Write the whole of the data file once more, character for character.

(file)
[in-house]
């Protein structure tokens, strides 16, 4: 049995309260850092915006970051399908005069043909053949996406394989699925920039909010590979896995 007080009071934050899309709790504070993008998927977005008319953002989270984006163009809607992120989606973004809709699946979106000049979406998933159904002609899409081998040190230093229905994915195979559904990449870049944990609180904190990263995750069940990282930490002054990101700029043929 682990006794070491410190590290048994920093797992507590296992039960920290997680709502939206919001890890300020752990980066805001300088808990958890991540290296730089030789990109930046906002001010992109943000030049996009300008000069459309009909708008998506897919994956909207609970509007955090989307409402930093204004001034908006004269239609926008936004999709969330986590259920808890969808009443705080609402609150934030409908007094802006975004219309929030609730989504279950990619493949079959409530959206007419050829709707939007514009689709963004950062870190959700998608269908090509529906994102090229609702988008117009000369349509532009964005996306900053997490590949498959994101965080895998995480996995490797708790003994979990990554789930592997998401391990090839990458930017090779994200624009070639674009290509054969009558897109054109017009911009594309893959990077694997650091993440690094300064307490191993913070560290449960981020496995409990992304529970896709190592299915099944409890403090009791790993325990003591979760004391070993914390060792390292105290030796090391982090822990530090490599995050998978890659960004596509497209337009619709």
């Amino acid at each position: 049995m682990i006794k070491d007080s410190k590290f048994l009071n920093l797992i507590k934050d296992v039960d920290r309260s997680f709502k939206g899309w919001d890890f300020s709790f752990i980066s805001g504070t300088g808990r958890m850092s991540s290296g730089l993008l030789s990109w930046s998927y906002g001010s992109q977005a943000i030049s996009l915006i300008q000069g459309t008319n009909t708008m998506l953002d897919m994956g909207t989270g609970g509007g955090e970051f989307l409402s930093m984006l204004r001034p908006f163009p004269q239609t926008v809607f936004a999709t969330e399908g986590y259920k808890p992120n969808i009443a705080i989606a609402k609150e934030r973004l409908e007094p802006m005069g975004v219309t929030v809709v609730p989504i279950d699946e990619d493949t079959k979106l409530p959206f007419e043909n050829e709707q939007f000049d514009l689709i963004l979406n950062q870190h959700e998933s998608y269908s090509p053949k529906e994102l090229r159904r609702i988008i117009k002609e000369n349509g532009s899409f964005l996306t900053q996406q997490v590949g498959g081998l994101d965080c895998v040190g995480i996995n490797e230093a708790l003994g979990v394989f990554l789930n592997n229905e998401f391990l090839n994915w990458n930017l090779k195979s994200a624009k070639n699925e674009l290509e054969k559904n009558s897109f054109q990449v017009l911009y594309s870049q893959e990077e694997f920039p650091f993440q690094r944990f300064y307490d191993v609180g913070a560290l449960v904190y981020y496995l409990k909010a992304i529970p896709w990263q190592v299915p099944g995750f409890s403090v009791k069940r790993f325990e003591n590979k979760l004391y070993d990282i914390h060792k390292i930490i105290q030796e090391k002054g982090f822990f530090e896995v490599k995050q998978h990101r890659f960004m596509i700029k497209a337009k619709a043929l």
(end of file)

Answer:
[in-house]
């Protein structure tokens, strides 16, 4: 049995309260850092915006970051399908005069043909053949996406394989699925920039909010590979896995 007080009071934050899309709790504070993008998927977005008319953002989270984006163009809607992120989606973004809709699946979106000049979406998933159904002609899409081998040190230093229905994915195979559904990449870049944990609180904190990263995750069940990282930490002054990101700029043929 682990006794070491410190590290048994920093797992507590296992039960920290997680709502939206919001890890300020752990980066805001300088808990958890991540290296730089030789990109930046906002001010992109943000030049996009300008000069459309009909708008998506897919994956909207609970509007955090989307409402930093204004001034908006004269239609926008936004999709969330986590259920808890969808009443705080609402609150934030409908007094802006975004219309929030609730989504279950990619493949079959409530959206007419050829709707939007514009689709963004950062870190959700998608269908090509529906994102090229609702988008117009000369349509532009964005996306900053997490590949498959994101965080895998995480996995490797708790003994979990990554789930592997998401391990090839990458930017090779994200624009070639674009290509054969009558897109054109017009911009594309893959990077694997650091993440690094300064307490191993913070560290449960981020496995409990992304529970896709190592299915099944409890403090009791790993325990003591979760004391070993914390060792390292105290030796090391982090822990530090490599995050998978890659960004596509497209337009619709």
């Amino acid at each position: 049995m682990i006794k070491d007080s410190k590290f048994l009071n920093l797992i507590k934050d296992v039960d920290r309260s997680f709502k939206g899309w919001d890890f300020s709790f752990i980066s805001g504070t300088g808990r958890m850092s991540s290296g730089l993008l030789s990109w930046s998927y906002g001010s992109q977005a943000i030049s996009l915006i300008q000069g459309t008319n009909t708008m998506l953002d897919m994956g909207t989270g609970g509007g955090e970051f989307l409402s930093m984006l204004r001034p908006f163009p004269q239609t926008v809607f936004a999709t969330e399908g986590y259920k808890p992120n969808i009443a705080i989606a609402k609150e934030r973004l409908e007094p802006m005069g975004v219309t929030v809709v609730p989504i279950d699946e990619d493949t079959k979106l409530p959206f007419e043909n050829e709707q939007f000049d514009l689709i963004l979406n950062q870190h959700e998933s998608y269908s090509p053949k529906e994102l090229r159904r609702i988008i117009k002609e000369n349509g532009s899409f964005l996306t900053q996406q997490v590949g498959g081998l994101d965080c895998v040190g995480i996995n490797e230093a708790l003994g979990v394989f990554l789930n592997n229905e998401f391990l090839n994915w990458n930017l090779k195979s994200a624009k070639n699925e674009l290509e054969k559904n009558s897109f054109q990449v017009l911009y594309s870049q893959e990077e694997f920039p650091f993440q690094r944990f300064y307490d191993v609180g913070a560290l449960v904190y981020y496995l409990k909010a992304i529970p896709w990263q190592v299915p099944g995750f409890s403090v009791k069940r790993f325990e003591n590979k979760l004391y070993d990282i914390h060792k390292i930490i105290q030796e090391k002054g982090f822990f530090e896995v490599k995050q998978h990101r890659f960004m596509i700029k497209a337009k619709a043929l």